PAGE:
"Editor Lincoln Crisler has gathered 21 stories in this fine collection; tales which delve into the minds of beings who possess superhuman attributes. For some, the anomalies are an affliction, while others lose what remains of their fragile human side. It is that loss of humanity and humility that creates the utmost horror. “Hollywood Villainy” by Weston Ochse best exemplifies that horror. The author fashions an individual who is, indeed, absolutely corrupted by his powers. Mired forever in the body of his boyhood, the concocted aged entity revels in sadistic acts. Taking a page from Stephen King’s Carrie and other works concerning vengeance by abused misfits, Ochse superbly executes the deranged venom of his protagonist." - Hellnotes
""Hollywood Villainy" by Weston Ochse delivered a great take on mind-reading, as a Chinese kid hounds a couple of two-bit hoods in L.A. by getting in their heads and doing some Machiavellian-style manipulation." -- Wagging the Fox
“Hollywood Villainy” by Bram Stoker Award-winning author Weston Ochse, was my favorite in this block of stories and ultimately the entire collection. A fifteen year old Chinese boy born Valiant Fang (pretty cool, huh?) hasn’t aged a day since 1937 and now he tools around Hollywood on his old bicycle making a real mess of the world, destroying lives by utilizing his mind-reading powers. Valiant Fang, a.k.a. The Yellow Shadow, didn’t start out that way. In fact, when he discovered his mind-reading ability, he set out to be a hero like the ones all kids admire. Unfortunately, he “soon learned that no one liked a little Chinese kid superhero.” And that’s the hook to “Hollywood Villainy.” - Dreadful Tales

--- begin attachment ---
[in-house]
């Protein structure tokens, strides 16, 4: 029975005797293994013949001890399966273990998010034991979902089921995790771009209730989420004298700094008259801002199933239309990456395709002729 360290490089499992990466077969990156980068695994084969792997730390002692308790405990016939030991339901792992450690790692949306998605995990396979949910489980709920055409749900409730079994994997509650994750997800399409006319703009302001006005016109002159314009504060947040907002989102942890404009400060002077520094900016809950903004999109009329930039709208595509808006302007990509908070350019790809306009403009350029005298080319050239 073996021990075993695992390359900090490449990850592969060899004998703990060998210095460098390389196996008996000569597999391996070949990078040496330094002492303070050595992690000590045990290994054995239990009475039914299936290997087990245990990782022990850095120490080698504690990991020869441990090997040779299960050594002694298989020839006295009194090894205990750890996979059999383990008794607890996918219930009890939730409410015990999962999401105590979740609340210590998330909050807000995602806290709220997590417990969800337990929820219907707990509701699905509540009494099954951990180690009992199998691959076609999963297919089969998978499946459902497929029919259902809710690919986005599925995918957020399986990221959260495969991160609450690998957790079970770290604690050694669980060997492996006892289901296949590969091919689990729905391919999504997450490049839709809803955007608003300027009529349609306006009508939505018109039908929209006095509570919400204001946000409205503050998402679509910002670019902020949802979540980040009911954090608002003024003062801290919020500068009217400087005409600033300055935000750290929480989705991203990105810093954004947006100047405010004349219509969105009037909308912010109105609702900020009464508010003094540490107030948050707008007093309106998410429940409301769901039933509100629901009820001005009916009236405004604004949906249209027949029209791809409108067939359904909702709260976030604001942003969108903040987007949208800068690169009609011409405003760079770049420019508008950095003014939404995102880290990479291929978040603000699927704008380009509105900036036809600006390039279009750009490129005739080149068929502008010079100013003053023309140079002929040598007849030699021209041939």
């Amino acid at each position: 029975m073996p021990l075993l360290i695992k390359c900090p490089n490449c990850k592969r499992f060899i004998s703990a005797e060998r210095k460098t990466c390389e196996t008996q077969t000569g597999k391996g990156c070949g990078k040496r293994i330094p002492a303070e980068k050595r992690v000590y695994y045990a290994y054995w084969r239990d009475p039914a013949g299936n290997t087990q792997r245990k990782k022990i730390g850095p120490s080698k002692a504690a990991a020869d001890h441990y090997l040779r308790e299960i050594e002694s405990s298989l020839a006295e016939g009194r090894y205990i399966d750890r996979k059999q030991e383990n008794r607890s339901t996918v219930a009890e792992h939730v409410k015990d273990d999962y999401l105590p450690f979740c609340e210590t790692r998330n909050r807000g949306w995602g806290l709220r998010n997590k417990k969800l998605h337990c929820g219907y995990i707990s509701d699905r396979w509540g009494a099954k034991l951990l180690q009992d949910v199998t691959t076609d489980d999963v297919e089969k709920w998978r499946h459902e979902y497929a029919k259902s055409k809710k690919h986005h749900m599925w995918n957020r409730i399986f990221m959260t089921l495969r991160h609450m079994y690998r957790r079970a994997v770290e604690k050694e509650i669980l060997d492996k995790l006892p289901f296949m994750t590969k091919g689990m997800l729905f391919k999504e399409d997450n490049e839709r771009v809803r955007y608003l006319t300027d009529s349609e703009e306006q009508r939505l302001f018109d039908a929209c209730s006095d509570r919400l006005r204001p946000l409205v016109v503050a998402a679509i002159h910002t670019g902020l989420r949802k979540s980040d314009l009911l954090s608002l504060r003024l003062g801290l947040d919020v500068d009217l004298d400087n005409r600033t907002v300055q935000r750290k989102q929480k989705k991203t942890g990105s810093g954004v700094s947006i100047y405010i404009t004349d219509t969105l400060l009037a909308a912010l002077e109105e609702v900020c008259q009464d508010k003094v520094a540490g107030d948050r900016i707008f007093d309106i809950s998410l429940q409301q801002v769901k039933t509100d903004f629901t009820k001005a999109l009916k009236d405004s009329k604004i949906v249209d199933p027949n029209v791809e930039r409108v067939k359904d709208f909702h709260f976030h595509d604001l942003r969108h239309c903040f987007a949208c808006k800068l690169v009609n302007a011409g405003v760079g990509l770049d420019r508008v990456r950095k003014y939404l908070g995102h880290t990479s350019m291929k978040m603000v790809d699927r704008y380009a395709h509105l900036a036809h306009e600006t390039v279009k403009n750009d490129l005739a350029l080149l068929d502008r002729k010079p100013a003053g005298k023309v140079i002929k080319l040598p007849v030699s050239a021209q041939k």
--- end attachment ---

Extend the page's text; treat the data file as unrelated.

Hollywood Villainy
By Weston Ochse ©2012

No one pays attention to the body.
Instead they watch the antics of the paraplegic pimp and his one-legged midget hooker. He holds her by a leash attached to a spike dog collar around her neck as she hops around his wheelchair in a crazy cavorting dance. This is what they came to see. Not the stars on the Walk of Fame. Not the hand prints in the Chinese Theater. Not the gargantuan Hollywood sign that had once announced a suburb. But theater in the raw—the misfits and characters that make Hollywood the adult Disneyland promised them by every David Lynch and Tony Scott film.